List of Sites
Photos: Liam Murphy
A souterrain with dry stone walling occurs within a stone cashel at Durless (Corlett, 2000). Durless translates as strong fort (Morahan, 2001). The nearly circular univallate cashel with later stone work on top has internal diameters of 20m. The construction, where visible, is of small irregular schist flags (Morahan, 2001). These cashels are derivatives of the local geology where the ringfort is constructed using stone rather than earth for the embankment.
The souterrain is 7.3m long and runs beneath and outside the NW area of the cashel wall. The word souterrain is French in origin, sous (under) and terrain (ground). They can be referred to locally as 'caves' and are denoted in Gaelic with uaimh and óin (Clinton, 2001). These chambers were often designed with ventilation shafts and elaborate obstruction features where the occupants of the cashel could find temporary refuge during a raid (Edwards, 1996). In more stable times they would perhaps be used as places of storage for food. (Barry, 1994)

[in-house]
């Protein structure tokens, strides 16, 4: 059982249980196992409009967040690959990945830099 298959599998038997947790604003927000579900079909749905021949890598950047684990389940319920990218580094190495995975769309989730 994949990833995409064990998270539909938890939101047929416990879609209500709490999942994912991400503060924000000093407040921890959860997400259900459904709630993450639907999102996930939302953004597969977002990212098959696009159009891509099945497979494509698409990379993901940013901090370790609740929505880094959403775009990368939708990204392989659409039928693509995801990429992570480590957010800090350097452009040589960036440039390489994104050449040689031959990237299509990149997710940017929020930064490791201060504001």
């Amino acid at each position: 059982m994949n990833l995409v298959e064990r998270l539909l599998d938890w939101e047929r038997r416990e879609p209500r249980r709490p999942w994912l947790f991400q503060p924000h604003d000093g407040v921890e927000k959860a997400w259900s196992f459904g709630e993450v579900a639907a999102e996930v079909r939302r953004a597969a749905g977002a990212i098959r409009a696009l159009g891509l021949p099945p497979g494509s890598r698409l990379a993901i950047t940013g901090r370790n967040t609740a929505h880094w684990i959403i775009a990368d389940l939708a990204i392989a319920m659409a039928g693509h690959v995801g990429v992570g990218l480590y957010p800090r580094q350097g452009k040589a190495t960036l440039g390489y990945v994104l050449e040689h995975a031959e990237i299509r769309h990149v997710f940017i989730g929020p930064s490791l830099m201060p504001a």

- Barry, T.B. 1994, The Archaeology of Medieval Ireland, London,
- p. 25
- Clinton, M. 2001, The Souterrains of Ireland, Wordwell, Wicklow, p.1, 7
- Corlett, C. 2001, Antiquities of West Mayo, Wordwell, Wicklow, p. 57
- Edwards, N. 1996, The Archaeology of Early Medieval Ireland, London, p.29
- Morahan, L. 2001 Croagh Patrick, Co. Mayo archaeology, landscape and people, Croagh Patrick Archaeological Committee, Mayo, pp. 88, 153
Mayo Sites and Artefacts
1. Mayo Abbey
Mayo - Vestvågøy - Mid-Argyll
This project has been supported by the EU as part of the Culture 2000 programme.